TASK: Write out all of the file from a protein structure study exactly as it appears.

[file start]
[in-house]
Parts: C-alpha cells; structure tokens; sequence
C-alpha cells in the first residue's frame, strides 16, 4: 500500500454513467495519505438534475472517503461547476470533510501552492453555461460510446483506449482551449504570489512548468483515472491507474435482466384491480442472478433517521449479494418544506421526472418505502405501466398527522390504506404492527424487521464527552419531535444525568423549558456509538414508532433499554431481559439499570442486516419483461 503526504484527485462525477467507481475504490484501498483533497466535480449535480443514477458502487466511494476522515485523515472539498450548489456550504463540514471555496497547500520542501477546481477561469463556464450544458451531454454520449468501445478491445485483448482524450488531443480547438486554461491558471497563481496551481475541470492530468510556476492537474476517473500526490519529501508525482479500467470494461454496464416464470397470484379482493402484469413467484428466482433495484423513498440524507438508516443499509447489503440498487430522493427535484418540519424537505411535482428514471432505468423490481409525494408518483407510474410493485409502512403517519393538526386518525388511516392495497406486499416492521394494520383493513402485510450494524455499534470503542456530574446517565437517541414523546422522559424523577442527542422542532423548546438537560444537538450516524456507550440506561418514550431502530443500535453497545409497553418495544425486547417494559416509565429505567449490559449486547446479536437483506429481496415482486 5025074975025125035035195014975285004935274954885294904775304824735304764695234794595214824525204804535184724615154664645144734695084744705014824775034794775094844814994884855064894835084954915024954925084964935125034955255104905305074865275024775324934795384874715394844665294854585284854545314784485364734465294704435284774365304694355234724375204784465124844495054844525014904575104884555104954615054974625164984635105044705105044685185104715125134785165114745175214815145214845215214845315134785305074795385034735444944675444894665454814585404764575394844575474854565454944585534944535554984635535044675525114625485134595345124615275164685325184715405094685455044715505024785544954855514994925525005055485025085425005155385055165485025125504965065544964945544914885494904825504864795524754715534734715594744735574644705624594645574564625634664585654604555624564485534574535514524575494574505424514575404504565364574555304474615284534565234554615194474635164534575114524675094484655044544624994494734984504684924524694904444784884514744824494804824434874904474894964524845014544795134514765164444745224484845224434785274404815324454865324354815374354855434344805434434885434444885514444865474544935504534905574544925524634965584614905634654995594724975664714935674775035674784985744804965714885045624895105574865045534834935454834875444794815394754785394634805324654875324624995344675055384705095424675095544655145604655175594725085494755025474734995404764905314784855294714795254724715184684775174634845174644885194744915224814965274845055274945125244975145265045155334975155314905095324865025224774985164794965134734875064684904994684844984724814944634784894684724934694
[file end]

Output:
[in-house]
Parts: C-alpha cells; structure tokens; sequence
C-alpha cells in the first residue's frame, strides 16, 4: 500500500454513467495519505438534475472517503461547476470533510501552492453555461460510446483506449482551449504570489512548468483515472491507474435482466384491480442472478433517521449479494418544506421526472418505502405501466398527522390504506404492527424487521464527552419531535444525568423549558456509538414508532433499554431481559439499570442486516419483461 503526504484527485462525477467507481475504490484501498483533497466535480449535480443514477458502487466511494476522515485523515472539498450548489456550504463540514471555496497547500520542501477546481477561469463556464450544458451531454454520449468501445478491445485483448482524450488531443480547438486554461491558471497563481496551481475541470492530468510556476492537474476517473500526490519529501508525482479500467470494461454496464416464470397470484379482493402484469413467484428466482433495484423513498440524507438508516443499509447489503440498487430522493427535484418540519424537505411535482428514471432505468423490481409525494408518483407510474410493485409502512403517519393538526386518525388511516392495497406486499416492521394494520383493513402485510450494524455499534470503542456530574446517565437517541414523546422522559424523577442527542422542532423548546438537560444537538450516524456507550440506561418514550431502530443500535453497545409497553418495544425486547417494559416509565429505567449490559449486547446479536437483506429481496415482486 5025074975025125035035195014975285004935274954885294904775304824735304764695234794595214824525204804535184724615154664645144734695084744705014824775034794775094844814994884855064894835084954915024954925084964935125034955255104905305074865275024775324934795384874715394844665294854585284854545314784485364734465294704435284774365304694355234724375204784465124844495054844525014904575104884555104954615054974625164984635105044705105044685185104715125134785165114745175214815145214845215214845315134785305074795385034735444944675444894665454814585404764575394844575474854565454944585534944535554984635535044675525114625485134595345124615275164685325184715405094685455044715505024785544954855514994925525005055485025085425005155385055165485025125504965065544964945544914885494904825504864795524754715534734715594744735574644705624594645574564625634664585654604555624564485534574535514524575494574505424514575404504565364574555304474615284534565234554615194474635164534575114524675094484655044544624994494734984504684924524694904444784884514744824494804824434874904474894964524845014544795134514765164444745224484845224434785274404815324454865324354815374354855434344805434434885434444885514444865474544935504534905574544925524634965584614905634654995594724975664714935674775035674784985744804965714885045624895105574865045534834935454834875444794815394754785394634805324654875324624995344675055384705095424675095544655145604655175594725085494755025474734995404764905314784855294714795254724715184684775174634845174644885194744915224814965274845055274945125244975145265045155334975155314905095324865025224774985164794965134734875064684904994684844984724814944634784894684724934694